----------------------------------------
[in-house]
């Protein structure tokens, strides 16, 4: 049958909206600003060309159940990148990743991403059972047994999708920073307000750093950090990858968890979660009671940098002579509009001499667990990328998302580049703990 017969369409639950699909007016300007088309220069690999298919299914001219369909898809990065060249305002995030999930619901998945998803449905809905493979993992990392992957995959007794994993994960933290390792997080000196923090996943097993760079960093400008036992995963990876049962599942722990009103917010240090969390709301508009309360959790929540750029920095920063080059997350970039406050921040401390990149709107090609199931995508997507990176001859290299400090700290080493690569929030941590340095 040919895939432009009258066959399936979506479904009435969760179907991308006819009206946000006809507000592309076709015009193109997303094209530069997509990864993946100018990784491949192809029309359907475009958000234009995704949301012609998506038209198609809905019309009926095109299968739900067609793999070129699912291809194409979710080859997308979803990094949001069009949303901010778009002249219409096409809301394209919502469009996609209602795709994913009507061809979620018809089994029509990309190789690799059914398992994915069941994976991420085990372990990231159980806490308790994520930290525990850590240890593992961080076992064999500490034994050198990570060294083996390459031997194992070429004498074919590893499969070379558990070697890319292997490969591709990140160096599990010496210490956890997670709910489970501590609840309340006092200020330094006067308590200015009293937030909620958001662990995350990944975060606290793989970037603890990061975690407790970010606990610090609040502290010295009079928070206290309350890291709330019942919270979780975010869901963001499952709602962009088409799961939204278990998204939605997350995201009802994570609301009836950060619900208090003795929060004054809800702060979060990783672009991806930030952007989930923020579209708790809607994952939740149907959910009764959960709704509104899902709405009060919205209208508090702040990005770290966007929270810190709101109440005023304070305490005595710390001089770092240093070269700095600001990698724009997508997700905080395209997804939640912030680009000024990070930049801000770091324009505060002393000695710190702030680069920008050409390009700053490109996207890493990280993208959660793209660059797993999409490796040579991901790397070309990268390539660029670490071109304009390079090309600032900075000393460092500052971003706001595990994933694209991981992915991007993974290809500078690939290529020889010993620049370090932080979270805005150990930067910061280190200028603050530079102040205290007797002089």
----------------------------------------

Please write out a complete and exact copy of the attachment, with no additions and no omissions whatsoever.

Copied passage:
[in-house]
């Protein structure tokens, strides 16, 4: 049958909206600003060309159940990148990743991403059972047994999708920073307000750093950090990858968890979660009671940098002579509009001499667990990328998302580049703990 017969369409639950699909007016300007088309220069690999298919299914001219369909898809990065060249305002995030999930619901998945998803449905809905493979993992990392992957995959007794994993994960933290390792997080000196923090996943097993760079960093400008036992995963990876049962599942722990009103917010240090969390709301508009309360959790929540750029920095920063080059997350970039406050921040401390990149709107090609199931995508997507990176001859290299400090700290080493690569929030941590340095 040919895939432009009258066959399936979506479904009435969760179907991308006819009206946000006809507000592309076709015009193109997303094209530069997509990864993946100018990784491949192809029309359907475009958000234009995704949301012609998506038209198609809905019309009926095109299968739900067609793999070129699912291809194409979710080859997308979803990094949001069009949303901010778009002249219409096409809301394209919502469009996609209602795709994913009507061809979620018809089994029509990309190789690799059914398992994915069941994976991420085990372990990231159980806490308790994520930290525990850590240890593992961080076992064999500490034994050198990570060294083996390459031997194992070429004498074919590893499969070379558990070697890319292997490969591709990140160096599990010496210490956890997670709910489970501590609840309340006092200020330094006067308590200015009293937030909620958001662990995350990944975060606290793989970037603890990061975690407790970010606990610090609040502290010295009079928070206290309350890291709330019942919270979780975010869901963001499952709602962009088409799961939204278990998204939605997350995201009802994570609301009836950060619900208090003795929060004054809800702060979060990783672009991806930030952007989930923020579209708790809607994952939740149907959910009764959960709704509104899902709405009060919205209208508090702040990005770290966007929270810190709101109440005023304070305490005595710390001089770092240093070269700095600001990698724009997508997700905080395209997804939640912030680009000024990070930049801000770091324009505060002393000695710190702030680069920008050409390009700053490109996207890493990280993208959660793209660059797993999409490796040579991901790397070309990268390539660029670490071109304009390079090309600032900075000393460092500052971003706001595990994933694209991981992915991007993974290809500078690939290529020889010993620049370090932080979270805005150990930067910061280190200028603050530079102040205290007797002089």